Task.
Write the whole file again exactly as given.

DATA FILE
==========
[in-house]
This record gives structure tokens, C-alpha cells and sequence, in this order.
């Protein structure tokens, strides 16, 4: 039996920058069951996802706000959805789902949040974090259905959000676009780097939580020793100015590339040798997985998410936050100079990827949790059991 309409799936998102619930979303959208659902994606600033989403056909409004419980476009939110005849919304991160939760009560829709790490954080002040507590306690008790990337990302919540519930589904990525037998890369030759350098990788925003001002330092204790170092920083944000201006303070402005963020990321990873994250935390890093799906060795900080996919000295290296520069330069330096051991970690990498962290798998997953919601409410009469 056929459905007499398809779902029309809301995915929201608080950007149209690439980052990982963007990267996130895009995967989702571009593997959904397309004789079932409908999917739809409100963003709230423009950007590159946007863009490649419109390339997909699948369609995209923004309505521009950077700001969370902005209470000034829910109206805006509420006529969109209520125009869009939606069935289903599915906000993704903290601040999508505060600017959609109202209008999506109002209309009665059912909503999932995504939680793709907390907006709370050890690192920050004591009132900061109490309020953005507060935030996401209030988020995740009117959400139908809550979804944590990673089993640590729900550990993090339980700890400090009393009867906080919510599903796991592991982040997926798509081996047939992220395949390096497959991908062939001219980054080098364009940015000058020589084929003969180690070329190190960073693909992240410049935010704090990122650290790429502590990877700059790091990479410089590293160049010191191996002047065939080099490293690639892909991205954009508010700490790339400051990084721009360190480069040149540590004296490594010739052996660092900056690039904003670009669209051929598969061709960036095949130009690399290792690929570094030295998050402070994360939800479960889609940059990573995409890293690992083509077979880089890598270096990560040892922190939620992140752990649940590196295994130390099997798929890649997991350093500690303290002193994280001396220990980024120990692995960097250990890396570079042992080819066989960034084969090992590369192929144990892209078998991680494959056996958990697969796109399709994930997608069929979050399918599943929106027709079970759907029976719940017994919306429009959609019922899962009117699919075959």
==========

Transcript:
[in-house]
This record gives structure tokens, C-alpha cells and sequence, in this order.
């Protein structure tokens, strides 16, 4: 039996920058069951996802706000959805789902949040974090259905959000676009780097939580020793100015590339040798997985998410936050100079990827949790059991 309409799936998102619930979303959208659902994606600033989403056909409004419980476009939110005849919304991160939760009560829709790490954080002040507590306690008790990337990302919540519930589904990525037998890369030759350098990788925003001002330092204790170092920083944000201006303070402005963020990321990873994250935390890093799906060795900080996919000295290296520069330069330096051991970690990498962290798998997953919601409410009469 056929459905007499398809779902029309809301995915929201608080950007149209690439980052990982963007990267996130895009995967989702571009593997959904397309004789079932409908999917739809409100963003709230423009950007590159946007863009490649419109390339997909699948369609995209923004309505521009950077700001969370902005209470000034829910109206805006509420006529969109209520125009869009939606069935289903599915906000993704903290601040999508505060600017959609109202209008999506109002209309009665059912909503999932995504939680793709907390907006709370050890690192920050004591009132900061109490309020953005507060935030996401209030988020995740009117959400139908809550979804944590990673089993640590729900550990993090339980700890400090009393009867906080919510599903796991592991982040997926798509081996047939992220395949390096497959991908062939001219980054080098364009940015000058020589084929003969180690070329190190960073693909992240410049935010704090990122650290790429502590990877700059790091990479410089590293160049010191191996002047065939080099490293690639892909991205954009508010700490790339400051990084721009360190480069040149540590004296490594010739052996660092900056690039904003670009669209051929598969061709960036095949130009690399290792690929570094030295998050402070994360939800479960889609940059990573995409890293690992083509077979880089890598270096990560040892922190939620992140752990649940590196295994130390099997798929890649997991350093500690303290002193994280001396220990980024120990692995960097250990890396570079042992080819066989960034084969090992590369192929144990892209078998991680494959056996958990697969796109399709994930997608069929979050399918599943929106027709079970759907029976719940017994919306429009959609019922899962009117699919075959």